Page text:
Khashoggi’s murder was unusual in Turkey because it is usually Ankara crushing journalists or sending groups it backs in Syria to kill critics and activists, like Hevrin Khalaf. Qatar, which has no press freedom, was suddenly talking press freedom.
Khashoggi has become a symbol and martyr in the West. This is particularly true among his many friends and contacts in the US, many of whom had relied on him for details about Saudi Arabia prior to his leaving the country and becoming a dissident. He was one of the chief explainers of the largely opaque kingdom for some Westerners who were interested in Saudi Arabia between the early 1990s and 2018. 
THE LARGER picture then of what happened with Saudi Arabia, and some of what may have driven those who ordered the killing of Khashoggi, is that the kingdom felt threatened by rapidly changing landscapes in the Middle East. It’s not hard to understand this. A rising Iran and a US policy that appears to be set on withdrawal from the region are part of this change.
Remember that the US had gone into the region heavily in 1990 to stop Saddam Hussein’s invasion of Kuwait, and that US bases in Saudi Arabia served as the excuse for Bin Laden’s declaration of war on the US.
The US and Saudi Arabia are still key partners. The Trump administration once boasted of securing a $110 billion arms deal with Riyadh in 2018 that could see $450 billion in investments in the US. That was classic Trump-doctrine transactional diplomacy. Washington even sought to have Riyadh invest in eastern Syria, according to some reports.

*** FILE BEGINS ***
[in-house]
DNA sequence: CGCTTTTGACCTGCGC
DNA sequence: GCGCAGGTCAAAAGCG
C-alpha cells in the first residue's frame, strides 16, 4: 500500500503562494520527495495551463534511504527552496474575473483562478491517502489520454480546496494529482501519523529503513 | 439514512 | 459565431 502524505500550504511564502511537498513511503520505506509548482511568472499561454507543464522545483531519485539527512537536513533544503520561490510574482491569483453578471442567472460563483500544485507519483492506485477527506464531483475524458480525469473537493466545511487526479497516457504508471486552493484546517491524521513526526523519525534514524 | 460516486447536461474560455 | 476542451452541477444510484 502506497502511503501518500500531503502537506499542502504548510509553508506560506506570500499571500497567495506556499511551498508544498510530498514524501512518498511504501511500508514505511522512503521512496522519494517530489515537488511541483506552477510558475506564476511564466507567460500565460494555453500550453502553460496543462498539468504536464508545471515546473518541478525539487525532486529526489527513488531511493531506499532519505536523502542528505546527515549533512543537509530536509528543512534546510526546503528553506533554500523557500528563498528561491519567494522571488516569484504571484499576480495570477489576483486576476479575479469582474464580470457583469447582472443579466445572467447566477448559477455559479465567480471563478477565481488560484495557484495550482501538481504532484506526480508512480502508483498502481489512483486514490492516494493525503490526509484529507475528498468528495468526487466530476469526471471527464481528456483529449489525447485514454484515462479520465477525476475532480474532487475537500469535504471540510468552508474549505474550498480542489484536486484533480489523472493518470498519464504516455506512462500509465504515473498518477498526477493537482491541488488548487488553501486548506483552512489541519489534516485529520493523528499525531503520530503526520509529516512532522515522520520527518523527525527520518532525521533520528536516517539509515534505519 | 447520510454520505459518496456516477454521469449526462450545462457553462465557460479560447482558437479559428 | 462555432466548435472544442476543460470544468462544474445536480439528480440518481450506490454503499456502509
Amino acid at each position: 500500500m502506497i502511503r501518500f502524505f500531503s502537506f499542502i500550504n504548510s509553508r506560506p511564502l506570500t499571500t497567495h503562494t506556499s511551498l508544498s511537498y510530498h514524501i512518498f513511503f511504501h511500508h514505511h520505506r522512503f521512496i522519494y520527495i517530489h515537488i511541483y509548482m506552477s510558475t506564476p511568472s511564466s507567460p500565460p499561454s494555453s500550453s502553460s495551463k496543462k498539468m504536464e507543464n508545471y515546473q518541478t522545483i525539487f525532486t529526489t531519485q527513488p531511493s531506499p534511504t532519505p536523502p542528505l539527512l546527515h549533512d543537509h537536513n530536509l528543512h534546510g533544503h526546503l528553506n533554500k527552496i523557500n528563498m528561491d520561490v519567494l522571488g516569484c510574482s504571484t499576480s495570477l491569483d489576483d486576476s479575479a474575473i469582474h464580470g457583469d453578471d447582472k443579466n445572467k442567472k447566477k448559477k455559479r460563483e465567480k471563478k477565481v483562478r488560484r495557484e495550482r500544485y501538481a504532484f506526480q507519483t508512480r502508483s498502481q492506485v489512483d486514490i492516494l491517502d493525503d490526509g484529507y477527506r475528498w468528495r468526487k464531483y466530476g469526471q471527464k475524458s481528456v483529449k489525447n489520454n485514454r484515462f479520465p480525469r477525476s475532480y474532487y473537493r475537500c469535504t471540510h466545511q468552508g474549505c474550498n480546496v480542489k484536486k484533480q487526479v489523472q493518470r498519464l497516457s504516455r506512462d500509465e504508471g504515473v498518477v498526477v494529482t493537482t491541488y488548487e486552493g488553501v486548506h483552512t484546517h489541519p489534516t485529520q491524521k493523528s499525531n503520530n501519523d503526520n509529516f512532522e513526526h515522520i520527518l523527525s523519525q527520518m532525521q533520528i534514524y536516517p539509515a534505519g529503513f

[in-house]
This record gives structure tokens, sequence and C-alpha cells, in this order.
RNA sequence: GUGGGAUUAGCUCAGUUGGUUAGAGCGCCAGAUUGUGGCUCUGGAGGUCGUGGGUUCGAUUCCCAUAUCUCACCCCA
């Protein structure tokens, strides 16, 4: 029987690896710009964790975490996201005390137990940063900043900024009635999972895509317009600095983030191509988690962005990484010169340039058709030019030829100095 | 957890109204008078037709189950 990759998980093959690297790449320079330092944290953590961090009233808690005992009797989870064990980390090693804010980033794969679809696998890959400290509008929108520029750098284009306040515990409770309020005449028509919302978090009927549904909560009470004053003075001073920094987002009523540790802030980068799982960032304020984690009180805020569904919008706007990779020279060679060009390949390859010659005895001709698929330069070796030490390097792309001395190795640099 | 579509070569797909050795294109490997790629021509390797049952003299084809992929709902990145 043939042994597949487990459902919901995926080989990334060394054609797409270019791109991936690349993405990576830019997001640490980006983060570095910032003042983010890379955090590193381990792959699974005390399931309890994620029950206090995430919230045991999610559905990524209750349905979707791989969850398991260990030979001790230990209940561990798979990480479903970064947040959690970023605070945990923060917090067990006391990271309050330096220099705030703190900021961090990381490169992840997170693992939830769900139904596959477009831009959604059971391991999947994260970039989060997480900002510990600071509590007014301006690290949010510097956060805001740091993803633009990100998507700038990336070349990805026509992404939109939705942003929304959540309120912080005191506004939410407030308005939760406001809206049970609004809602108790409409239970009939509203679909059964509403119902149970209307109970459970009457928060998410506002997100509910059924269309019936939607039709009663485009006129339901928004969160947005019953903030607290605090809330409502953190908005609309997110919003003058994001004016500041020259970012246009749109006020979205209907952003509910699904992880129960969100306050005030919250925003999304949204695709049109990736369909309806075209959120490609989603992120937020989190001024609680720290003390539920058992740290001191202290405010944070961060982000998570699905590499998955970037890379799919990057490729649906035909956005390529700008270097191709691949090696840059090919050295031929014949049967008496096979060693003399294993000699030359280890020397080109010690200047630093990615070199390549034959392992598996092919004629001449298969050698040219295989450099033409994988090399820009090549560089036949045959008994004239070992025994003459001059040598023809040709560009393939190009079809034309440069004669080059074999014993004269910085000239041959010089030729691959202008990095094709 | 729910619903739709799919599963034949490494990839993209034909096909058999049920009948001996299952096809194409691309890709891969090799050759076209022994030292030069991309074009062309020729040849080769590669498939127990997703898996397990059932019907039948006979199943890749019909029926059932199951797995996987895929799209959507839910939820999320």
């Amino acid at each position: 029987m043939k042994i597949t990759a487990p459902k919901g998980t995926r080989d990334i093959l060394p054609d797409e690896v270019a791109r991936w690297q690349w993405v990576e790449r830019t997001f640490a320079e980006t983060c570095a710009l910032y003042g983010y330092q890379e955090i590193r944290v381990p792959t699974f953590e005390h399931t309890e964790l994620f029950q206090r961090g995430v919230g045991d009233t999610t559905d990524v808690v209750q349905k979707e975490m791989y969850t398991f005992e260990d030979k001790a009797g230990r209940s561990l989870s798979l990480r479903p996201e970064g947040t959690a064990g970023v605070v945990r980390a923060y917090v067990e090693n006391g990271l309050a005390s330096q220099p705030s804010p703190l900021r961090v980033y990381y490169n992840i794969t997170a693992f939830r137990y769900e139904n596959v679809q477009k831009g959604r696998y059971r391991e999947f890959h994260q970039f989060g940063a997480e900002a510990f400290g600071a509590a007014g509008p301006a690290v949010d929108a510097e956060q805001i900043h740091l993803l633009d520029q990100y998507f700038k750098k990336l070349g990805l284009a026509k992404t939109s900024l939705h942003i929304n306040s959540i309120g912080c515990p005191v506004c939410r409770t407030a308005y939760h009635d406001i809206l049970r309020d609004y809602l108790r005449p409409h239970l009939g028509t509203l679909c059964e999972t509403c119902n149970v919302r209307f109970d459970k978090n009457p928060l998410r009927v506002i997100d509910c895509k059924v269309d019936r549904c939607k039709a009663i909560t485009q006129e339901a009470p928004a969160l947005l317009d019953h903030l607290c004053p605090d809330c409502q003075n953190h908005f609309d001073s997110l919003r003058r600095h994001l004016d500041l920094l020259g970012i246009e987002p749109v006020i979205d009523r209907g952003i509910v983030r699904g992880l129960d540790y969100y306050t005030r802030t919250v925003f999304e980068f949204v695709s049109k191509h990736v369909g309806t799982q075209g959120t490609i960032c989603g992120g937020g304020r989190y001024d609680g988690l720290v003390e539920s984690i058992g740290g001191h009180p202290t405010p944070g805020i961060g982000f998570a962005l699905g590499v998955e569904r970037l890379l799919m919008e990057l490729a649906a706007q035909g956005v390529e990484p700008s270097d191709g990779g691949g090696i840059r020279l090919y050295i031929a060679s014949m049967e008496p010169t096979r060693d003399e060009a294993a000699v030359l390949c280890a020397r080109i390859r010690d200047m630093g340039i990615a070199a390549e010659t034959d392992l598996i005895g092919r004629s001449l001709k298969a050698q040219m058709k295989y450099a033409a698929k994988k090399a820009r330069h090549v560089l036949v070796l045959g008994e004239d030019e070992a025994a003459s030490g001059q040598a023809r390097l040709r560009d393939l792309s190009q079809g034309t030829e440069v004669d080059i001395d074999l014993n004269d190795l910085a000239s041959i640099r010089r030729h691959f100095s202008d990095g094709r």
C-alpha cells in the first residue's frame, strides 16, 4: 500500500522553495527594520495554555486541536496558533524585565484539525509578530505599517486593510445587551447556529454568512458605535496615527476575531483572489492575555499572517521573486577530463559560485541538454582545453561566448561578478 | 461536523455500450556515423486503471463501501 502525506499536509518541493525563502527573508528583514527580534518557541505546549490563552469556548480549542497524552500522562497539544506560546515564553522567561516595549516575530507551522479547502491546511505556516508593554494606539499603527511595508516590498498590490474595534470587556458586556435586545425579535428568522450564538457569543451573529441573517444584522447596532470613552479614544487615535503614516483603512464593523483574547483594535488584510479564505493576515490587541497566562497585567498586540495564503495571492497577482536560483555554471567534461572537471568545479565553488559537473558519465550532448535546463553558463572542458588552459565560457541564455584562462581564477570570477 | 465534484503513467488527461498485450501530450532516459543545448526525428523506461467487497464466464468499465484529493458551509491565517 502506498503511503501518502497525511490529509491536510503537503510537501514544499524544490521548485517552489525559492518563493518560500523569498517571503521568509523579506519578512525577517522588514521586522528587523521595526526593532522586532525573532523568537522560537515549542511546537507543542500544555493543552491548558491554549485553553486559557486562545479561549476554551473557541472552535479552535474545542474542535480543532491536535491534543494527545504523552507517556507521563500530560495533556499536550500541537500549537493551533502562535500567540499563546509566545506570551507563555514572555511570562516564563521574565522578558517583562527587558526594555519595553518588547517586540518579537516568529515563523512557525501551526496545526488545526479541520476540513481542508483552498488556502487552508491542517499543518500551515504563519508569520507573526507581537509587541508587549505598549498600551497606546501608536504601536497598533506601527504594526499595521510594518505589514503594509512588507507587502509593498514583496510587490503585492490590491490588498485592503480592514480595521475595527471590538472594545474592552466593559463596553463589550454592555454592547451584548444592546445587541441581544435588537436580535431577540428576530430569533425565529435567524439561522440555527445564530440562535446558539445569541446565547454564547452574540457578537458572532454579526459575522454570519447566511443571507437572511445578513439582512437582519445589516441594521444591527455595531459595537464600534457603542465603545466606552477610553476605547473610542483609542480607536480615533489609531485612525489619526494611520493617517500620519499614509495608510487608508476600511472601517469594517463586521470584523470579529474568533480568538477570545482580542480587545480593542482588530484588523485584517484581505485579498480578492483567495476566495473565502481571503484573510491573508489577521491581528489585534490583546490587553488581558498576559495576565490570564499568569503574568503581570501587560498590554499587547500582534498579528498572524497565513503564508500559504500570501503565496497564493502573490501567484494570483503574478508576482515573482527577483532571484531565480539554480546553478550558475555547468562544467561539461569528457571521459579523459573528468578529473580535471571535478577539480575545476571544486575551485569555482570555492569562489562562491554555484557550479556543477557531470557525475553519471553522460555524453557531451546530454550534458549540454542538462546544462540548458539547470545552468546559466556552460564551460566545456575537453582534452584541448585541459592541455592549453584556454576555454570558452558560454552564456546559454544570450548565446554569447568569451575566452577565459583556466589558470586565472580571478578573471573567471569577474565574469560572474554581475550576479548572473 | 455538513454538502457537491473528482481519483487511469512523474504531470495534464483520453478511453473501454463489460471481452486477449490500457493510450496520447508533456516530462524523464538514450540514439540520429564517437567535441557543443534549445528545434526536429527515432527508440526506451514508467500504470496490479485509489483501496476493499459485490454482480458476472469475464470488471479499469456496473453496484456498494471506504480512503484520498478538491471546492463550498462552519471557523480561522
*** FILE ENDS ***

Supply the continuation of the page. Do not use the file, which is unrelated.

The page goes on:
The billions Trump promised also didn’t materialize, at least not by 2020. Some billions did, but the US may block offensive weapons sales now under the Biden administration.
It’s not clear if Riyadh gambled on Trump in 2017, but what is clear is that any fallout from the Khashoggi killing in 2018 should have been factored in by now. Qatar and Saudi Arabia appeared to patch things up as a kind of new page for the new US administration.
Talk of Saudi Arabia and Israel moving forward on certain issues has been in the air for years as well. Prime Minister Benjamin Netanyahu reportedly flew to Saudi Arabia in November 2020 and Riyadh opened airspace for Israeli flights to Dubai. Riyadh also supported the new Abraham Accords. Even back in 2018, reports in media claimed, with no evidence, that Saudi Arabia was interested in acquiring Israeli air defense systems. 
THE US rupture in relations with Riyadh is part of a larger process. It is also part of a larger regional context. America has problems with Turkey as well, as Ankara becomes more anti-Western, closer to Russia and more extreme and authoritarian.
Biden and his administration have promised that “America is back” and that they will root US policies in human rights. This puts them potentially at odds with all US friends, partners and allies in the Middle East, because when it comes to human rights issues, the US has a lot of complaints against Saudi Arabia, Turkey, Israel, Egypt Jordan and the Kurdistan region in Iraq.
America doesn’t always voice these concerns. Since it can’t be left without any friends in the region – and isn’t doing Cold War style diplomacy anymore, preferring dictators to democrats, and is trying to get beyond the 1990s and 2000s era of policies – it may find that it needs a reset with Saudi Arabia sooner rather than later.
For that to happen, the administration appears to have now wanted to lay out on the table what it knows and to show it will punish some of those involved. Will it go beyond this? That’s the question being asked now in the Gulf, Israel and elsewhere.